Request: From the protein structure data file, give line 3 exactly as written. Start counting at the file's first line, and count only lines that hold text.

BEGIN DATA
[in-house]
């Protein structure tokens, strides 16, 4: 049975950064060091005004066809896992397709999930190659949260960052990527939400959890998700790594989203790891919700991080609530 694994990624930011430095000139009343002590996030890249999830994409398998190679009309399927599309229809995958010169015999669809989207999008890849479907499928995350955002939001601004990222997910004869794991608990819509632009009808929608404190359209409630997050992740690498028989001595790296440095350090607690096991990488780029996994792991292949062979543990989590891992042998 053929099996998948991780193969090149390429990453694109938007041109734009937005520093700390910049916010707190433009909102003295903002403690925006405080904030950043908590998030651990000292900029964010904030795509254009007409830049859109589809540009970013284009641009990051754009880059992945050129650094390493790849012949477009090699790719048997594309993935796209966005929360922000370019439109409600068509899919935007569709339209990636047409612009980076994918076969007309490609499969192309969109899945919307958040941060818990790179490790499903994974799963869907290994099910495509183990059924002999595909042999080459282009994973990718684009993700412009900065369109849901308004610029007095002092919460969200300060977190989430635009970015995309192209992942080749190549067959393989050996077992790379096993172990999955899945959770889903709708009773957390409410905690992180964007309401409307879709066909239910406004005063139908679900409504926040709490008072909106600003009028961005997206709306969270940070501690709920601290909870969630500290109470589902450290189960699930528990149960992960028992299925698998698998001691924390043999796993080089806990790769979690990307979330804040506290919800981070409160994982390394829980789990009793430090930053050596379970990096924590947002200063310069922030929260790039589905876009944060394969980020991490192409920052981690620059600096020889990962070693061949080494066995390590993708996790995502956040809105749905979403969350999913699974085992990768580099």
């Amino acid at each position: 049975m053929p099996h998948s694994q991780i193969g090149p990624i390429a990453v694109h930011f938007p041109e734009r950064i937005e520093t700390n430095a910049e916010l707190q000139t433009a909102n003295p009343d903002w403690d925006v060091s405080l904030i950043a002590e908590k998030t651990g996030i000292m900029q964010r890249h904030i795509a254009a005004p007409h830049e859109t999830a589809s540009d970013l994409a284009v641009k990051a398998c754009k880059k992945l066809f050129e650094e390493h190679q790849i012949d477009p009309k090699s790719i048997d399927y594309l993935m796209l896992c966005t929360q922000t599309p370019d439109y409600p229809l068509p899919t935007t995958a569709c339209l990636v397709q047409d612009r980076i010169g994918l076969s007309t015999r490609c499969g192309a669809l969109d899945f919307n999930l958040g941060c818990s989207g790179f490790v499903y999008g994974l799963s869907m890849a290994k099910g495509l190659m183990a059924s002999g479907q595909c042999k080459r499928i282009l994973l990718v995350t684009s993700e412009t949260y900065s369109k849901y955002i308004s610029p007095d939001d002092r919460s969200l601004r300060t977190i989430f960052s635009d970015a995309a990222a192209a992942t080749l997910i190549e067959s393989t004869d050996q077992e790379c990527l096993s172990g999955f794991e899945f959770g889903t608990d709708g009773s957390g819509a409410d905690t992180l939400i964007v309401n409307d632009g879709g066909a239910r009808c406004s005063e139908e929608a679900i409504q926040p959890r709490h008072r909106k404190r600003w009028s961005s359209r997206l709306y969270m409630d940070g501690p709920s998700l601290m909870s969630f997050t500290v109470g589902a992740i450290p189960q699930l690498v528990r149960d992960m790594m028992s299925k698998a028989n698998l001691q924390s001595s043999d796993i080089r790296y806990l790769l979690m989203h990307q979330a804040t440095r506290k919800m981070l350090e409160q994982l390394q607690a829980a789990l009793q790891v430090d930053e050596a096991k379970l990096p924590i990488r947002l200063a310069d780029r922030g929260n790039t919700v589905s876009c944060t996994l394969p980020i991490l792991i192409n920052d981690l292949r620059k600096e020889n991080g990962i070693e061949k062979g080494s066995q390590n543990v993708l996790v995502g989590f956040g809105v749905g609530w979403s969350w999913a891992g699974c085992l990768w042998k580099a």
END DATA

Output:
């Amino acid at each position: 049975m053929p099996h998948s694994q991780i193969g090149p990624i390429a990453v694109h930011f938007p041109e734009r950064i937005e520093t700390n430095a910049e916010l707190q000139t433009a909102n003295p009343d903002w403690d925006v060091s405080l904030i950043a002590e908590k998030t651990g996030i000292m900029q964010r890249h904030i795509a254009a005004p007409h830049e859109t999830a589809s540009d970013l994409a284009v641009k990051a398998c754009k880059k992945l066809f050129e650094e390493h190679q790849i012949d477009p009309k090699s790719i048997d399927y594309l993935m796209l896992c966005t929360q922000t599309p370019d439109y409600p229809l068509p899919t935007t995958a569709c339209l990636v397709q047409d612009r980076i010169g994918l076969s007309t015999r490609c499969g192309a669809l969109d899945f919307n999930l958040g941060c818990s989207g790179f490790v499903y999008g994974l799963s869907m890849a290994k099910g495509l190659m183990a059924s002999g479907q595909c042999k080459r499928i282009l994973l990718v995350t684009s993700e412009t949260y900065s369109k849901y955002i308004s610029p007095d939001d002092r919460s969200l601004r300060t977190i989430f960052s635009d970015a995309a990222a192209a992942t080749l997910i190549e067959s393989t004869d050996q077992e790379c990527l096993s172990g999955f794991e899945f959770g889903t608990d709708g009773s957390g819509a409410d905690t992180l939400i964007v309401n409307d632009g879709g066909a239910r009808c406004s005063e139908e929608a679900i409504q926040p959890r709490h008072r909106k404190r600003w009028s961005s359209r997206l709306y969270m409630d940070g501690p709920s998700l601290m909870s969630f997050t500290v109470g589902a992740i450290p189960q699930l690498v528990r149960d992960m790594m028992s299925k698998a028989n698998l001691q924390s001595s043999d796993i080089r790296y806990l790769l979690m989203h990307q979330a804040t440095r506290k919800m981070l350090e409160q994982l390394q607690a829980a789990l009793q790891v430090d930053e050596a096991k379970l990096p924590i990488r947002l200063a310069d780029r922030g929260n790039t919700v589905s876009c944060t996994l394969p980020i991490l792991i192409n920052d981690l292949r620059k600096e020889n991080g990962i070693e061949k062979g080494s066995q390590n543990v993708l996790v995502g989590f956040g809105v749905g609530w979403s969350w999913a891992g699974c085992l990768w042998k580099a």